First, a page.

Properly grounding a new GFI in an old bathroom

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Old 05-21-17, 08:10 AM
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Properly grounding a new GFI in an old bathroom

I own a home built in the mid 60s. None of the outlets are "properly" grounded, in that it originally had two prong outlets which were replaced by three prong outlets, but for purely cosmetic and resale value.
I am currently in the process of renovating a bathroom from the studs up, which makes this seems like a particularly great time to PROPERLY install a GFI in this bathroom, as well as run the necessary new wiring for this bathroom (as well as the a second bathroom which is back to back with it, as it is the next project) and to PROPERLY ground the GFIs that I will have in here as well as the other bathroom.

I already know I have to run new wiring, as well as install a 125V, single-phase, 20A breaker in the box for each bathroom. I already know I have to run wiring out to the breaker box (practically a brand new box, installed in January 2015). I know I need to install the GFIs, and I know that I will be using plastic gangs to put them in place.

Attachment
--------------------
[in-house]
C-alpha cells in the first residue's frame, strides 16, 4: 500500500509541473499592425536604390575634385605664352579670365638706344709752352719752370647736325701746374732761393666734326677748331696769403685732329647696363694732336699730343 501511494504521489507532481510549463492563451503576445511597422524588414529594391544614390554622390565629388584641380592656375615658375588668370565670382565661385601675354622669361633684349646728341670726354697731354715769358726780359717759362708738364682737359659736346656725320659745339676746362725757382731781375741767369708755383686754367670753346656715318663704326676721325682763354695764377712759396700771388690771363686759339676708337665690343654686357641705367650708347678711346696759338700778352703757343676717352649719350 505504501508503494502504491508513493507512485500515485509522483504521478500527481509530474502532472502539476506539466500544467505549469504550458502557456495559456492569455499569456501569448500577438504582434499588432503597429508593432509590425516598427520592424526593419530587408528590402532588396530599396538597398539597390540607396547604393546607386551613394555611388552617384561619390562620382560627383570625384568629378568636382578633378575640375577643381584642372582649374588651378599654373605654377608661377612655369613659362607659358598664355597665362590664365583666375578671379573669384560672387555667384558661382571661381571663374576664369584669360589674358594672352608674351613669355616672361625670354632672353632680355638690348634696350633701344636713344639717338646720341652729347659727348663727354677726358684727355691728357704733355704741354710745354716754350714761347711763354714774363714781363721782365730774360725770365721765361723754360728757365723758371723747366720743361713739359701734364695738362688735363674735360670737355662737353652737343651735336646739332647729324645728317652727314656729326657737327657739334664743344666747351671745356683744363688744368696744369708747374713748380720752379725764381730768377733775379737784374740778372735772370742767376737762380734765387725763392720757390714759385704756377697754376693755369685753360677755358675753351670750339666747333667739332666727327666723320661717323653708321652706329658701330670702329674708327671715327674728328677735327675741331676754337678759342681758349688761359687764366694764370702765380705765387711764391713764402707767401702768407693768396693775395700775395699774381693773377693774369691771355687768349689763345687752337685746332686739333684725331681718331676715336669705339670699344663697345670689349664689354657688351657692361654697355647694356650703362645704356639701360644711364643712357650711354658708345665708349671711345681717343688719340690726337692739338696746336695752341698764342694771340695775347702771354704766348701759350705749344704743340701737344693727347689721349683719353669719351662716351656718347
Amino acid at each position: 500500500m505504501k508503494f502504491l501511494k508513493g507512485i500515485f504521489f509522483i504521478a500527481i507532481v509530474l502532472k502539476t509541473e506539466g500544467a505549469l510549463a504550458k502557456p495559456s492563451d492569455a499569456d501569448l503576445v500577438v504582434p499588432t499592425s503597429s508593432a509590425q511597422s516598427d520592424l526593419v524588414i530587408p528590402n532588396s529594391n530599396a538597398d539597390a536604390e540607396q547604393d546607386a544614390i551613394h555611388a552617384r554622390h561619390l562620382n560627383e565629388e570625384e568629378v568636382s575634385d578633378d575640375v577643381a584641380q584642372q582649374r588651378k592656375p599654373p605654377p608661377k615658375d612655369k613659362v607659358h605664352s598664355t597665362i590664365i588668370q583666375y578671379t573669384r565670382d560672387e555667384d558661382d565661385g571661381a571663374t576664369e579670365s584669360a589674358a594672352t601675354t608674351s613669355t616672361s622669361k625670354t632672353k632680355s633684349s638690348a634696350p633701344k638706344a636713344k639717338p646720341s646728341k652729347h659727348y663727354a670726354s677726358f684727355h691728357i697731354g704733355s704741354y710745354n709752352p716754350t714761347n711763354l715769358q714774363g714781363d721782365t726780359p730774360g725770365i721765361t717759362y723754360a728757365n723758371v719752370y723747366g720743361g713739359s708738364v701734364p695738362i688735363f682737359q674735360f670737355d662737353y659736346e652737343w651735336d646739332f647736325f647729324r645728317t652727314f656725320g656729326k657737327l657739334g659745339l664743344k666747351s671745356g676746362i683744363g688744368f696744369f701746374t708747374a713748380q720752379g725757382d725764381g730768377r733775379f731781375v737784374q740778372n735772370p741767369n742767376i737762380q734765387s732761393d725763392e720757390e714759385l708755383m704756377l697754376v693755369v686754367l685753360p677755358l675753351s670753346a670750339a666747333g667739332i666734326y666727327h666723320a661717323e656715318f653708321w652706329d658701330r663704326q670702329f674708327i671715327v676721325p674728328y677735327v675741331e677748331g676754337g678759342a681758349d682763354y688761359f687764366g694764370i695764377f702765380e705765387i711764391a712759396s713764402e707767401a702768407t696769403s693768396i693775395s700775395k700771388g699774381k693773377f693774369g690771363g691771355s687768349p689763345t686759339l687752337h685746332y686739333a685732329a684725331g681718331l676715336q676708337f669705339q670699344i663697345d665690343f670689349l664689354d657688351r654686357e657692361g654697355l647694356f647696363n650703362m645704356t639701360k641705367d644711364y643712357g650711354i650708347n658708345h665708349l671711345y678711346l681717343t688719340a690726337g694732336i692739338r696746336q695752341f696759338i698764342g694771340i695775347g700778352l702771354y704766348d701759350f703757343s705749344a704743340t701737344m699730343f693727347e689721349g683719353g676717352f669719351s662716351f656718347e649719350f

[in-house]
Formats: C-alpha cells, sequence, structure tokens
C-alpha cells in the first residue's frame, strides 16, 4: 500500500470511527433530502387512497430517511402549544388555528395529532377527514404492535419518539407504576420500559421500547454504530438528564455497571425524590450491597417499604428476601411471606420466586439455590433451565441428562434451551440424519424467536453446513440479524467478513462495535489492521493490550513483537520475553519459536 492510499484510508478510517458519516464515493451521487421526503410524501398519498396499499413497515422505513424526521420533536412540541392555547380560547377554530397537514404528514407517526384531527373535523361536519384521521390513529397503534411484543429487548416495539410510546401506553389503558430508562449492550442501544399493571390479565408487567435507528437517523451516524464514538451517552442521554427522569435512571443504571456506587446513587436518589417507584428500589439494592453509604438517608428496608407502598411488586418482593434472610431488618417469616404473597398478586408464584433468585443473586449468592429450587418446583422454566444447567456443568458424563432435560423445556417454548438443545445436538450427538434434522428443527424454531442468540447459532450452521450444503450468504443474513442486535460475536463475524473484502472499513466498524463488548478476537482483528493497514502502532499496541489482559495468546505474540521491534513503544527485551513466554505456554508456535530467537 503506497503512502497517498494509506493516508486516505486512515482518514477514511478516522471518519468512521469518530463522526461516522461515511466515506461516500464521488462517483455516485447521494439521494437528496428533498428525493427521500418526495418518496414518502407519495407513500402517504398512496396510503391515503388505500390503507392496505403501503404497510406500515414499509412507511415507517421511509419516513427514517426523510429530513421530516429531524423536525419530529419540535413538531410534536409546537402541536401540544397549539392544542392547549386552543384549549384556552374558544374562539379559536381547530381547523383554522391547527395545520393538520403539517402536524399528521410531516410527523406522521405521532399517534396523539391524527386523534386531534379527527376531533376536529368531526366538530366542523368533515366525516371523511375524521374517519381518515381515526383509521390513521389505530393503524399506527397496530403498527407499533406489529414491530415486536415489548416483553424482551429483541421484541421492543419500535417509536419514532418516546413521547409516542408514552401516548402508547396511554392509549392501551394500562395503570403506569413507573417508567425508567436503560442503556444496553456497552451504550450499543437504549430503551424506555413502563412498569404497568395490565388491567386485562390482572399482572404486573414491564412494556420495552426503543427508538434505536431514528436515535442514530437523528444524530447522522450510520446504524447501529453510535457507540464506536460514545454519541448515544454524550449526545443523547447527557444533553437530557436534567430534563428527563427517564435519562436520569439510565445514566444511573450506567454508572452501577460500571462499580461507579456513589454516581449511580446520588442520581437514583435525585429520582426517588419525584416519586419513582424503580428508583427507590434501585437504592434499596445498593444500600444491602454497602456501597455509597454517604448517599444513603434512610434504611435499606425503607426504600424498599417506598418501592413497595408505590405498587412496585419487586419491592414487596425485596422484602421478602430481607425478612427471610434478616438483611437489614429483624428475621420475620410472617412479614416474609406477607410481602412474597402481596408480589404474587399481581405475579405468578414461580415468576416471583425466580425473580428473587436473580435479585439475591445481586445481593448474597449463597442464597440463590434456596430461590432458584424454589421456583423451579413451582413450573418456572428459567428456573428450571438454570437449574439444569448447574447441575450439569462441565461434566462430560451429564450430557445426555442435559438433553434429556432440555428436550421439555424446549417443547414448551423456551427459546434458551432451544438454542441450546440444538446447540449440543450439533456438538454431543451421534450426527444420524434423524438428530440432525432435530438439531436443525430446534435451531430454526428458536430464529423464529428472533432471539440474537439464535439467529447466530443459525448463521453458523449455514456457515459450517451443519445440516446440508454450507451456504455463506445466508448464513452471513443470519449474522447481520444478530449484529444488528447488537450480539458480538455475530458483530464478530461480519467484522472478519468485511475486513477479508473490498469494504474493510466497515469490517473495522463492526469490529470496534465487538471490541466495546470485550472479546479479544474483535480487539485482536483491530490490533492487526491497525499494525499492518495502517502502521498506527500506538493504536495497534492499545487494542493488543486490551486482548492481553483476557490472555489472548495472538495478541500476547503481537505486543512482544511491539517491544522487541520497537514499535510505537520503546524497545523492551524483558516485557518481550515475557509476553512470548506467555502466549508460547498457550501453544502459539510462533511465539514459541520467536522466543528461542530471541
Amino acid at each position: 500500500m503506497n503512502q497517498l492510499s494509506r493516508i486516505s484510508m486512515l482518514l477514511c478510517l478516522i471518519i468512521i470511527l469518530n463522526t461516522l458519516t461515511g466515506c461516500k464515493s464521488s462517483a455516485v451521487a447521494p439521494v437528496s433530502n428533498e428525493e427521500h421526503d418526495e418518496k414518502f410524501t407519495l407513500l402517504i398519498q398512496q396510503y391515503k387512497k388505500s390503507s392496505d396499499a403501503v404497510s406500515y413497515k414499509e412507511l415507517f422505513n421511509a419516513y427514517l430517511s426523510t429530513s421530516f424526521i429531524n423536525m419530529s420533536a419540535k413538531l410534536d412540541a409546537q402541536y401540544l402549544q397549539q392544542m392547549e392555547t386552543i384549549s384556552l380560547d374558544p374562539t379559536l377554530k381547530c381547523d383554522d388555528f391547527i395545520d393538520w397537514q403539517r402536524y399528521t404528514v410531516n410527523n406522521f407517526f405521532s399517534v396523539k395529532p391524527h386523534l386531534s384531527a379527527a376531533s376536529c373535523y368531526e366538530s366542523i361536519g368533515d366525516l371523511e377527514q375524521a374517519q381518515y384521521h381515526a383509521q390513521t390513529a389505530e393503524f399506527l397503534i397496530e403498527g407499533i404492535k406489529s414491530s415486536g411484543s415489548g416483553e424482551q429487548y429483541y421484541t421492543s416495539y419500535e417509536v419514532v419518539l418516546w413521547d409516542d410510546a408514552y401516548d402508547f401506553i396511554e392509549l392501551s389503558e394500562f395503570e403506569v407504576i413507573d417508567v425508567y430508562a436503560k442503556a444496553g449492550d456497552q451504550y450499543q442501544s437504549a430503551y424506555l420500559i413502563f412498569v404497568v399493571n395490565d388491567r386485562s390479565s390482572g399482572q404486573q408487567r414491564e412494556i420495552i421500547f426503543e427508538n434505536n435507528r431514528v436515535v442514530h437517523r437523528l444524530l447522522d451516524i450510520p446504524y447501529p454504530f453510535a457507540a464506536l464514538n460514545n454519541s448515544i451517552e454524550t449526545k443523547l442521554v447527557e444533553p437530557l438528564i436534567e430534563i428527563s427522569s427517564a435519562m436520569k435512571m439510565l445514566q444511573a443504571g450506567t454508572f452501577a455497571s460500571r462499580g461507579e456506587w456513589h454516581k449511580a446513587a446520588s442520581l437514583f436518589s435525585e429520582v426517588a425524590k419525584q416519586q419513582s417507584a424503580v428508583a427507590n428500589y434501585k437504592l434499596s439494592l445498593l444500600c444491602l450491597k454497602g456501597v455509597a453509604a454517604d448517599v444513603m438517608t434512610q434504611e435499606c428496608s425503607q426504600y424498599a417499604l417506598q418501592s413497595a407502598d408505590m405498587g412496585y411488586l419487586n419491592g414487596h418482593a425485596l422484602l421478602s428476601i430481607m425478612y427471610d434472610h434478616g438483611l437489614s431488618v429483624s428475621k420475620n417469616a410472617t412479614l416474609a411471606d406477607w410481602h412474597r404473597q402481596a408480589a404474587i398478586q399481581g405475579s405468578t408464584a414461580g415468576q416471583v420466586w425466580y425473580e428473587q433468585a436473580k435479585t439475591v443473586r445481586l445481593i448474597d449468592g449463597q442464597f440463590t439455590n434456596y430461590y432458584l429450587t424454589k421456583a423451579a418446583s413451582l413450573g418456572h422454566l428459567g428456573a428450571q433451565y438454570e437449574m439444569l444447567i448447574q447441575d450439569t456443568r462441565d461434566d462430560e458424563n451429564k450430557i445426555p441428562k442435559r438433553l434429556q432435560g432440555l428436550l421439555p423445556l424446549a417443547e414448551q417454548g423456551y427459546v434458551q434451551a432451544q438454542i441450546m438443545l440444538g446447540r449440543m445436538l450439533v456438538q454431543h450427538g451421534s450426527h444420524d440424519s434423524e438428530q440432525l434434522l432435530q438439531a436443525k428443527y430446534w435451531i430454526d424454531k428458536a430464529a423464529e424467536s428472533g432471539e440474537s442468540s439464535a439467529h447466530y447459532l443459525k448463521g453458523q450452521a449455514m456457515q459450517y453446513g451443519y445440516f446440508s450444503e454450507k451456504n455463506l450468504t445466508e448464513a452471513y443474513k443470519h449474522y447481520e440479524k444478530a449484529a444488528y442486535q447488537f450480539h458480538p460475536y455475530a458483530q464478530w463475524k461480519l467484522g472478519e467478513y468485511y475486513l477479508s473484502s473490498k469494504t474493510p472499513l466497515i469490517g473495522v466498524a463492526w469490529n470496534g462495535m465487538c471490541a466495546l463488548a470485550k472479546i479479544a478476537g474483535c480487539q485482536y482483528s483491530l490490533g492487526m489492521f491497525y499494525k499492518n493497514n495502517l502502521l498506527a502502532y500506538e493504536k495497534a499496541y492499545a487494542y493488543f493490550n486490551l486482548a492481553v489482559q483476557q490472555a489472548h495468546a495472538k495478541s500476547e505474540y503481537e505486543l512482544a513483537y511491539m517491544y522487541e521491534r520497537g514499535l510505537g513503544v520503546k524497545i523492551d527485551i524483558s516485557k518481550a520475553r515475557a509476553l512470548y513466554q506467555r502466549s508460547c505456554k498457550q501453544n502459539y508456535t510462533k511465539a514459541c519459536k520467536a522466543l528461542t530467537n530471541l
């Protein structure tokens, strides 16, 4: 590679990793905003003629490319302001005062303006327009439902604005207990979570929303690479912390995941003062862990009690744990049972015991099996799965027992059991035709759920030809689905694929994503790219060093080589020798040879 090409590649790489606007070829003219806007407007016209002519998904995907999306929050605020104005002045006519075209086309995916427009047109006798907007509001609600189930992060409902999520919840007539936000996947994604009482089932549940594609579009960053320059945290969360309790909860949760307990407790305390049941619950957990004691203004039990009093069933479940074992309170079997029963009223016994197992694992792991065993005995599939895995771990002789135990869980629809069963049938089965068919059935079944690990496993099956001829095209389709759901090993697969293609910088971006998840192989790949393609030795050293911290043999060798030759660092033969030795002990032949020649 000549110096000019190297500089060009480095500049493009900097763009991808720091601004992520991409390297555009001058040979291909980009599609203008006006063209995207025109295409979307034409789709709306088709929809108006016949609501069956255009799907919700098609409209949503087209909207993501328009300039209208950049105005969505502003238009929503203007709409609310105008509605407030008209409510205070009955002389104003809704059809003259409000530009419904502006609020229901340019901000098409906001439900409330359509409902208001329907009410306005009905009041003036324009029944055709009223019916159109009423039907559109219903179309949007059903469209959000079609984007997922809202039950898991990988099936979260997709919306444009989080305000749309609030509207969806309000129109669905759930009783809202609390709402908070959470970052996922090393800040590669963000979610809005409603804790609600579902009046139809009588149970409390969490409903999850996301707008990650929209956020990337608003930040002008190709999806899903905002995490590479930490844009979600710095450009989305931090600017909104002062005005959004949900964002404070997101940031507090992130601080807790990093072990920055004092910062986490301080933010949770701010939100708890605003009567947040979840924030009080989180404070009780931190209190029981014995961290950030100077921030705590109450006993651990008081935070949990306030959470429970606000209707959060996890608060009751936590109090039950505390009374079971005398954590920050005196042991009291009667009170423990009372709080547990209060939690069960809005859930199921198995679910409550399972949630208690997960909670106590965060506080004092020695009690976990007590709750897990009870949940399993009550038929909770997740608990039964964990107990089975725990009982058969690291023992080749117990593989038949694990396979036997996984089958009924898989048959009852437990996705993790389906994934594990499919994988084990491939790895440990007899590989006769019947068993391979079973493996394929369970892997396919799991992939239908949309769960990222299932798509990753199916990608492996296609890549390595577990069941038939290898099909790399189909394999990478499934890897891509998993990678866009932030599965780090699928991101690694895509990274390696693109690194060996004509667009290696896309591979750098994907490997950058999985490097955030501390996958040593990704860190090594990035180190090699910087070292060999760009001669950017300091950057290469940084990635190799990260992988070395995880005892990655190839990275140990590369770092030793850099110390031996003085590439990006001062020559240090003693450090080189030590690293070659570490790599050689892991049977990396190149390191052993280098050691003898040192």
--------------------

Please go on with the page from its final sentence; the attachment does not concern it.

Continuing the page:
But what I do NOT know (yet) is how I am going to ground the individual GFIs. Since these outlets are in the bathrooms, can I ground and bond them to the colds water copper or the iron vent pipe that are right there, or is there another better, proper way of doing it?

Tim
 
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Old 05-21-17, 08:32 AM
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20A breaker in the box for each bathroom
Technically, it is not required to install a separate 20A circuit for each bathroom. They can share the circuit as long as the circuit only serves the receptacles in the bathrooms. You can use two circuits if you choose.


can I ground and bond them to the colds water copper or the iron vent pipe that are right there, or is there another better, proper way of doing it?
If you are going to run a new 20 amp circuit(s) for the bathrooms you will have the grounding path already in the NM cable. If you do not use NM cable, you will need to add a ground wire as required by code unless it is an approved grounding path (IE: EMT). You may not use a water pipe or steel vent pipe as a grounding path.
 
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Old 05-21-17, 08:33 AM
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The new cables you will run back to the main breaker panel will have ground wires that you use to ground the GFCIs. You do not ground to water pipes or anything else.

The ground wire in the cables gets connected to the ground buss bar in the main panel.

Good luck with your project!
 
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